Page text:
Favorites, Part 5: Baby Signs
I don't even remember where I first heard about the idea, and I was slightly skeptical at first, but I'm a convert now. I love baby signs. If you're not familiar with this, it's a simplified form of sign language for babies. Babies often have the brainpower to communicate before they have the developmental ability to actually talk. If a baby can wave bye-bye, they can learn other signs and gestures too.
The most useful signs are things like: more, all done, food, drink, nurse, and diaper change. Other signs that are easy, fun, or useful are things like: mommy, daddy, bath, sleep, cat, dog, bird, etc. You can get pretty elaborate with vocabulary. At our house we mostly stick to the basics.
But let me tell you, it's SOOO nice to be able to find out what the poor kid is crying about. Throw in yes/no and pointing and we can have a very useful interaction: What do you need Owen? Food. Ok, let's go to the kitchen and get you a snack. Do you want this yogurt? No. How about applesauce? No. (Points to sauerkraut.)
Sauerkraut?! I wouldn't have guessed that in a million years. But he ate a bowlful and then asked for more. And then a drink. All without talking. And probably more importantly, he stopped crying as soon as we started moving toward his goal.
It's also cool to see combinations emerge. My favorite example was one day when I was taking Owen out to the car. I was just getting ready to put him in his seat when I realized only the driver's door was unlocked. So I walked back around to the other side of the car to hit the "unlock" button. Owen got really upset because he thought we were going back to the boring old house. So he starts crying, and signing more and waving bye-bye. More bye-bye. That's just cool.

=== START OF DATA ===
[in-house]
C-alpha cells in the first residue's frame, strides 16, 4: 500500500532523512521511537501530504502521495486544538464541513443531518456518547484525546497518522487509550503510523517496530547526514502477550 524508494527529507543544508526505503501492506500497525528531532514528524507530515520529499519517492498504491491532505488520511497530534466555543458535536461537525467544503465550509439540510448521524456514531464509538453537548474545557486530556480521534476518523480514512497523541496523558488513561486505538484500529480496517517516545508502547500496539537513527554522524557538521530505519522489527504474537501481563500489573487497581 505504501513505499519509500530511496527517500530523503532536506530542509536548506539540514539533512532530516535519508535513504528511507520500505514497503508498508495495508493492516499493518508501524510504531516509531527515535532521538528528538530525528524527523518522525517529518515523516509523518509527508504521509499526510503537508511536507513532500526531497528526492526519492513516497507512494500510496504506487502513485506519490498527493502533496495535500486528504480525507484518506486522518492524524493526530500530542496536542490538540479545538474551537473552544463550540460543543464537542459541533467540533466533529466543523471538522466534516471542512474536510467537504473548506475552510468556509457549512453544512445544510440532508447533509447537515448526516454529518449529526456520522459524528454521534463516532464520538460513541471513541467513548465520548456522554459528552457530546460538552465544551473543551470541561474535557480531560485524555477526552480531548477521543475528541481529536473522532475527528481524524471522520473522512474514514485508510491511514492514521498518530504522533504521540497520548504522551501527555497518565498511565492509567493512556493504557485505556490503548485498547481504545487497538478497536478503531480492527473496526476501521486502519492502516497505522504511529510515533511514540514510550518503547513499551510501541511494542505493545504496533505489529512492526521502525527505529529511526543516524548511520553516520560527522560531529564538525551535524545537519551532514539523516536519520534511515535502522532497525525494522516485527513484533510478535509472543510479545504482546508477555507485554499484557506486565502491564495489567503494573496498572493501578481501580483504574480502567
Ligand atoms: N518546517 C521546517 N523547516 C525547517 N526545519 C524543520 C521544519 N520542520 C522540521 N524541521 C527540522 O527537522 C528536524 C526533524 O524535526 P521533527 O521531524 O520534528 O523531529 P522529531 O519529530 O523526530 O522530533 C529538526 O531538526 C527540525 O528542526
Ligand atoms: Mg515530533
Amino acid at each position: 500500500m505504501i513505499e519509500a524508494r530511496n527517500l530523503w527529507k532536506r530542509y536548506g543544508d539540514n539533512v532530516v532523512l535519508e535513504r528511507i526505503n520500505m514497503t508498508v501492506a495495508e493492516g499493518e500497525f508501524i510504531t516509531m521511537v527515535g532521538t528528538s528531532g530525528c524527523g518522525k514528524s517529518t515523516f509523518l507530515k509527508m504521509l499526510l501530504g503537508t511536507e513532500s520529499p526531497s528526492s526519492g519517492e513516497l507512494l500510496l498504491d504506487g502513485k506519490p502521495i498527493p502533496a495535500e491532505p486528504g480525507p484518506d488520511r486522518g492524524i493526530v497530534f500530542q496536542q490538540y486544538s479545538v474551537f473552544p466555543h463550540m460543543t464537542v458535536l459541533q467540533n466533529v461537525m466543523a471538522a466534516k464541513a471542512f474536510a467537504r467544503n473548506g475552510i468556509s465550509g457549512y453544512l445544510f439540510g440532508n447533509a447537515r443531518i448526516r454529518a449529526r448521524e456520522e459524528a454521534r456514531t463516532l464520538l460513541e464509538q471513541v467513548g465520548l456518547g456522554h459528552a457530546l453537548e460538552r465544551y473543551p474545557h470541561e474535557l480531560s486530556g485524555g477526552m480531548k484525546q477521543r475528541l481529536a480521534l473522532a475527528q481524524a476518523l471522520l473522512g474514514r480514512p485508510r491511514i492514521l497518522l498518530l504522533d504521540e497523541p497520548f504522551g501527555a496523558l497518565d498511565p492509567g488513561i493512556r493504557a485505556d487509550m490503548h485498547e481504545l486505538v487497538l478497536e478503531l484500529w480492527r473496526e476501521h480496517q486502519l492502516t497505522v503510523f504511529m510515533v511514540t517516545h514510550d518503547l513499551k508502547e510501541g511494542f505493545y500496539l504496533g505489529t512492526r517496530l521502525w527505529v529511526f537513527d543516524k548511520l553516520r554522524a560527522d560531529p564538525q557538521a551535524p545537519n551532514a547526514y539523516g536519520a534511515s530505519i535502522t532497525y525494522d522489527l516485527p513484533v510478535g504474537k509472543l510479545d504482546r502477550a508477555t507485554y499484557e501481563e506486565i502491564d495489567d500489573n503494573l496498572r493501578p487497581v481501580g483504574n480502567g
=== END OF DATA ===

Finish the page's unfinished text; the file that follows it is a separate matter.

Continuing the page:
We used the book Baby Signs, which I think was the original, or at least an early proponent. There are a ton of imitators and variants out there now. Not surprising I guess, since it's so easy and so useful.
There's no evidence that it delays speech or confuses kids when they do start speaking. The opposite seems to be true. The research shows that it apparently gives them a bit of a cognitive head start on language skills. And once they do learn to talk, the signs become less efficient than words, so they fall by the wayside.
The book was interesting, going over the research that's been done, examples of how it helped different families, and quite a few potentially handy signs. To be honest though, you don't need a book. The actual signs don't matter. They just have to be simple enough that a baby can do them. Whole hand gestures are better than anything requiring finger dexterity. Intuitive signs are useful (pretend your finger is a banana and imitate peeling it), and anything that's similar to ASL is good too if you ever have any sense you might want to learn it. And signs for words that are hard for little kids to say can come in handy as well.
Infants probably won't get it, but you can start early if you like. I think we started trying to work them in around 6 months and that may have been a bit too early to sink in. But it got us in the habit.
Owen's starting to talk now. Or at least blurt out the first syllables of various words. (Every animal is a dog. Or a "dah!") But it'll still be a little while before he really gets going. (His brother won't let him get a word in edgewise anyway...)
For such a small effort, the payoff is pretty sweet.